The clinical records of patients in each group were retrospectively analyzed. Data pertaining to the following variables were recorded: age at disease onset, symptoms at disease onset, sex, body mass index (BMI), personal history of cerebrovascular disease, family history of ischemic heart disease, other cerebrovascular risk factors (including hypertension, diabetes mellitus, smoking, and alcohol use), and laboratory indices, including routine blood and serologic parameters [eg, homocysteine, hemoglobin A1c, total cholesterol (TC), low-density lipoprotein, high-density lipoprotein (HDL), triglycerides, apolipoprotein AI (ApoAI), ApoB, and uric acid]. The atherogenic index (TC/HDL) was also calculated.
The diagnosis of artery dissection was based on the following diagnostic criteria:17 (1) compatible clinical signs and symptoms of VAD or CAD with definitive angiographic, computed tomography angiography, or magnetic resonance angiography findings of dissection in the vertebral artery or carotid artery; (2) no evidence of luminal irregularities, stenosis, or occlusion in vertebral arteries or the other cervical and intracranial arteries that would be suggestive of atherosclerosis.
Three-dimensional imaging of the vertebral basilar artery (VBA) using digital subtraction angiography (DSA) was not required for all patients; in contrast, the frontal and lateral views of the VBA are necessary in standard DSA examinations. Therefore, we adopted standard frontal and lateral imaging of the VBA in DSA to analyze the morphology of the VBA. Classically, the VBA pierces the dura mater and courses superiorly over the anterior surface of the medulla oblongata. Similar to the imaging approach in our study, the limitation of space resulted in tortuosity mainly toward the left or right direction and less toward the anterior or posterior direction.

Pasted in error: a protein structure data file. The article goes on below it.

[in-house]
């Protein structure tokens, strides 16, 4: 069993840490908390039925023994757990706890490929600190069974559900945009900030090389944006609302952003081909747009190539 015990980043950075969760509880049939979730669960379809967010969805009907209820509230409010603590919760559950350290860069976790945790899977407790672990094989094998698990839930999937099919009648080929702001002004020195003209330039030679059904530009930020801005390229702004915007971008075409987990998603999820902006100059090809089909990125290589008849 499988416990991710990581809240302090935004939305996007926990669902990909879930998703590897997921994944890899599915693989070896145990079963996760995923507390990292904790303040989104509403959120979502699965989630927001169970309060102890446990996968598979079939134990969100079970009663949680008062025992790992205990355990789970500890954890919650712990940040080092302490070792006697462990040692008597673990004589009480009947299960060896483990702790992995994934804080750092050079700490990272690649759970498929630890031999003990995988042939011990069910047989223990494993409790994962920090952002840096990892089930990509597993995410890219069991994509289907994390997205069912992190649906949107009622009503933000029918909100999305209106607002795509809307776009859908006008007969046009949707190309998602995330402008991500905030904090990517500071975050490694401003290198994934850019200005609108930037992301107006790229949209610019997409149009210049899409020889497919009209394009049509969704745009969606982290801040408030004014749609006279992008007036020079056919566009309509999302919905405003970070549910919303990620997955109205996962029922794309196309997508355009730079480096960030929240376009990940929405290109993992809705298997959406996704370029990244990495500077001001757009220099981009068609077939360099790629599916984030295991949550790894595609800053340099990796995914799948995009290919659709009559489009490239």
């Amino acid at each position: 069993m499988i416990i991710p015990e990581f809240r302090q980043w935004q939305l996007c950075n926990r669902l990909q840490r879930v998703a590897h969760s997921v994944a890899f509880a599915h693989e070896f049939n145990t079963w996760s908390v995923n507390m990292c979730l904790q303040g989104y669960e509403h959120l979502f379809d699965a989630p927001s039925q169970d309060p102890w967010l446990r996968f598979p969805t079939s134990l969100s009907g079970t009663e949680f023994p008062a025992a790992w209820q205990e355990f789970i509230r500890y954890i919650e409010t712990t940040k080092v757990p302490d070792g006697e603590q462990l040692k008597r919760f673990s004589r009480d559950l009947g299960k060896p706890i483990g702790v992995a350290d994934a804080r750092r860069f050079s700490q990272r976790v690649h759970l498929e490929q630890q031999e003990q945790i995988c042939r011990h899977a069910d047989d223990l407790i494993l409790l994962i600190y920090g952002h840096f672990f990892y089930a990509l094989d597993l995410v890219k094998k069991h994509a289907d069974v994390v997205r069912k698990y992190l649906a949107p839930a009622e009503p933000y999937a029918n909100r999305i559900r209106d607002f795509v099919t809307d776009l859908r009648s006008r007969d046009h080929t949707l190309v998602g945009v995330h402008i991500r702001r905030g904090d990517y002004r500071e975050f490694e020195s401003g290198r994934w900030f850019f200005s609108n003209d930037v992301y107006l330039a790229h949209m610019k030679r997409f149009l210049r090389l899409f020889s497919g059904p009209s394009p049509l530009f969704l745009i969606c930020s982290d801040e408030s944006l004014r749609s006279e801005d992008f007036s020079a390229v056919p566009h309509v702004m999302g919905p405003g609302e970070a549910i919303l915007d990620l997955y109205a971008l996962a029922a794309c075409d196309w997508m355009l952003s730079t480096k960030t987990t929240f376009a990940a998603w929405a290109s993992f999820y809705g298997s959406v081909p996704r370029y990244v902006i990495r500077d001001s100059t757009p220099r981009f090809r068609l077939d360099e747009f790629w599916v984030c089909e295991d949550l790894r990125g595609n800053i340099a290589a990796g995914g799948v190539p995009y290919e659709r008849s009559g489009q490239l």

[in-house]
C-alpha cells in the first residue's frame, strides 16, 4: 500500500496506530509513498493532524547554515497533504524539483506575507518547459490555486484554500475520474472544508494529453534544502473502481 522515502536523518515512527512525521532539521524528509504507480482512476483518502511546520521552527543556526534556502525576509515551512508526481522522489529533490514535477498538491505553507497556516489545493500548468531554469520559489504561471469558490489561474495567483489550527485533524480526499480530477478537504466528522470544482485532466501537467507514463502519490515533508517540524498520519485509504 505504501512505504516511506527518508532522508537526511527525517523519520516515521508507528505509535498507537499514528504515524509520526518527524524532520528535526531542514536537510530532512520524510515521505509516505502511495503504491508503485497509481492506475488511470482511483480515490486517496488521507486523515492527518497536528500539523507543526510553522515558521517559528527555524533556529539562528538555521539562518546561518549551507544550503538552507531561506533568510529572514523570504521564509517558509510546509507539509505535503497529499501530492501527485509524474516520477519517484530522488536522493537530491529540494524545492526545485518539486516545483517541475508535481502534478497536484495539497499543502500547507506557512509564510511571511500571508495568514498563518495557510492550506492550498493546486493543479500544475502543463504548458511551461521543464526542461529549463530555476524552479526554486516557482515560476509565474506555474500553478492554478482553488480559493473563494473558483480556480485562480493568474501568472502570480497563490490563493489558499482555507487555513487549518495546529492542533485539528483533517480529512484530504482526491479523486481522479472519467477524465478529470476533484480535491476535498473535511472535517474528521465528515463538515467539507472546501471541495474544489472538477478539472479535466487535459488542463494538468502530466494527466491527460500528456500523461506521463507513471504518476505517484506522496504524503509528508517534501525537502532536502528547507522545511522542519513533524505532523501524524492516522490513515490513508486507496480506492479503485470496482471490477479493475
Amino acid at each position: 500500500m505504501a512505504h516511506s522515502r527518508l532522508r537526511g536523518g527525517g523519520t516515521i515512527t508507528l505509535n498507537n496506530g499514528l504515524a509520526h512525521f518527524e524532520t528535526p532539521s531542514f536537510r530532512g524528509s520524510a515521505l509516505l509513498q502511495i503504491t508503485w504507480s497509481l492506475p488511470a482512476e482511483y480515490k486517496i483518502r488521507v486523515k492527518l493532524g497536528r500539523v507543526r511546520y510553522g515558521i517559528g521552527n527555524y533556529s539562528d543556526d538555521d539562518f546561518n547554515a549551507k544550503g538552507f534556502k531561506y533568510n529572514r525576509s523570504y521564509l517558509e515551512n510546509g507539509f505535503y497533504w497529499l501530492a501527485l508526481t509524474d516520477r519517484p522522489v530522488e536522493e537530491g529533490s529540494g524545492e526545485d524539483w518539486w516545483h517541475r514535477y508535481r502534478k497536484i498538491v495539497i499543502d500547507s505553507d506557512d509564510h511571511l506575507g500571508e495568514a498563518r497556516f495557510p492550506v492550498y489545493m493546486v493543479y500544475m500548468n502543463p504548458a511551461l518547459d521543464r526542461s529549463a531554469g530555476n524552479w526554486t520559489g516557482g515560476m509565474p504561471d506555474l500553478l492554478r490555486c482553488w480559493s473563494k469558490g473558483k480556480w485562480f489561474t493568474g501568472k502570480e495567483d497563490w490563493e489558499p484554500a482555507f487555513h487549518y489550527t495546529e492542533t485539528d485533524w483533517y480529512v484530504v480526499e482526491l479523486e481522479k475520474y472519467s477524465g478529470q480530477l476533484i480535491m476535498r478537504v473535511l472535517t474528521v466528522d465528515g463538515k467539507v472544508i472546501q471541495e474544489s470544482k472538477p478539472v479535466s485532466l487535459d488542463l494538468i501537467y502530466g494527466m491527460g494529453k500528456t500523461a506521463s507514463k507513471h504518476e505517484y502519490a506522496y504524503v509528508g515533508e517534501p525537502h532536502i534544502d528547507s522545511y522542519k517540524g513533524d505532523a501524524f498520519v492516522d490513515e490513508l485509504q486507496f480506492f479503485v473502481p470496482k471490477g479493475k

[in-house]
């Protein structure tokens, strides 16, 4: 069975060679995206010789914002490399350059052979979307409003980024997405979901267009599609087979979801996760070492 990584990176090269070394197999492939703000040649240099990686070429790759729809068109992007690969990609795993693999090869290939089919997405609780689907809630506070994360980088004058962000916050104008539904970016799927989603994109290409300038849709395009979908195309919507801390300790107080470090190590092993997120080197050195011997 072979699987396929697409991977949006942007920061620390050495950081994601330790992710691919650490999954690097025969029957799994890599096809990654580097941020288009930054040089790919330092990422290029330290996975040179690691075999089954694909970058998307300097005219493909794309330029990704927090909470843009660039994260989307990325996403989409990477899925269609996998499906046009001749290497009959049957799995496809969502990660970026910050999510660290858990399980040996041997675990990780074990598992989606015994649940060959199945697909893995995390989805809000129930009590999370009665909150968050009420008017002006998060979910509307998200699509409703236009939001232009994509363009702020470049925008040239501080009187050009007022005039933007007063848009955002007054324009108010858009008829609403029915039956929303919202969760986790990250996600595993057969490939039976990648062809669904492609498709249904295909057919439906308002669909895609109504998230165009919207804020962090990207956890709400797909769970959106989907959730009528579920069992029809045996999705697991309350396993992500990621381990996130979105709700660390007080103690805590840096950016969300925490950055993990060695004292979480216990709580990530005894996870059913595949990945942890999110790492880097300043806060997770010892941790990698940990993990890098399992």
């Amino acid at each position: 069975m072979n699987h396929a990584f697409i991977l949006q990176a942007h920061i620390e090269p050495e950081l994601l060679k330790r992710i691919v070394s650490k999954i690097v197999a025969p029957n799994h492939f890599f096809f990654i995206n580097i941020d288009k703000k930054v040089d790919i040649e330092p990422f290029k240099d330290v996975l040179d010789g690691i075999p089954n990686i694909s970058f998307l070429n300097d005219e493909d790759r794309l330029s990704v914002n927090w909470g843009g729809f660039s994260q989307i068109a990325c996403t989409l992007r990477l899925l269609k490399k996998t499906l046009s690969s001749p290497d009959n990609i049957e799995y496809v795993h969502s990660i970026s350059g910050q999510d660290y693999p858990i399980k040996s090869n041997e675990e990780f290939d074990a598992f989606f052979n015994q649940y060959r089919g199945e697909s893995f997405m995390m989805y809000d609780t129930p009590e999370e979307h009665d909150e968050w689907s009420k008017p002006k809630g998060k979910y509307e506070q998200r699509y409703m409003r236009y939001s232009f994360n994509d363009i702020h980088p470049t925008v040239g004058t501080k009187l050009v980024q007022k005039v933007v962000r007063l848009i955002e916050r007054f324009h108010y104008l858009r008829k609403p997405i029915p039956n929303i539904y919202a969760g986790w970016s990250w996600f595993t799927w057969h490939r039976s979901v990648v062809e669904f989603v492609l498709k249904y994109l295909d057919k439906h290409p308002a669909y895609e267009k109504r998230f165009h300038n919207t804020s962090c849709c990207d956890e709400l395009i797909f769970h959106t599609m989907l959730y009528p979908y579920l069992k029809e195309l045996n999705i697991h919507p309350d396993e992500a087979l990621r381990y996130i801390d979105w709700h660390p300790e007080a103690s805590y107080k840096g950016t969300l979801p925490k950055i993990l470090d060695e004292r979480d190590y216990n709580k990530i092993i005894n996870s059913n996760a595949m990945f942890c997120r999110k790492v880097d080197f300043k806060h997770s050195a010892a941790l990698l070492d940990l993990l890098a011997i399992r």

The VBA was measured using a 2-point method (the starting point, ie, the point where the vertebral artery exits the first cervical intervertebral foramen; the terminal point, ie, the top of the basilar artery) and it was analyzed using a rectangular space coordinate system. The frontal image of the VBA in the DSA examination was subsequently viewed as its projection in the xz plane, and the lateral image was viewed as its projection in the yz plane. Thus, the VBA projections in the xz and yz planes were assessed to indirectly reflect the vascular morphology of the VBA.
The tortuosity ratio and the vertex angle to the VBA vascular morphologic description of the parameters were determined as follows:
GetData Graph Digitizer digital tools (software version 2.26, http://get data-graph-digitizer.com/) were used to obtain the point coordinates of the center line of the frontal and lateral VBAs (Fig. 1). Point coordinates were recorded for xz (frontal) and yz (lateral) and then output to a text file. The xz and yz point coordinates were entered in MATLAB software 7.6 (MathWorks, Natick, MA). The length of the VBA in the picture and the length between the starting and ending points were calculated using a definite integral method. The tortuosity ratios of the xz and yz planes were calculated according to the previously discussed formula.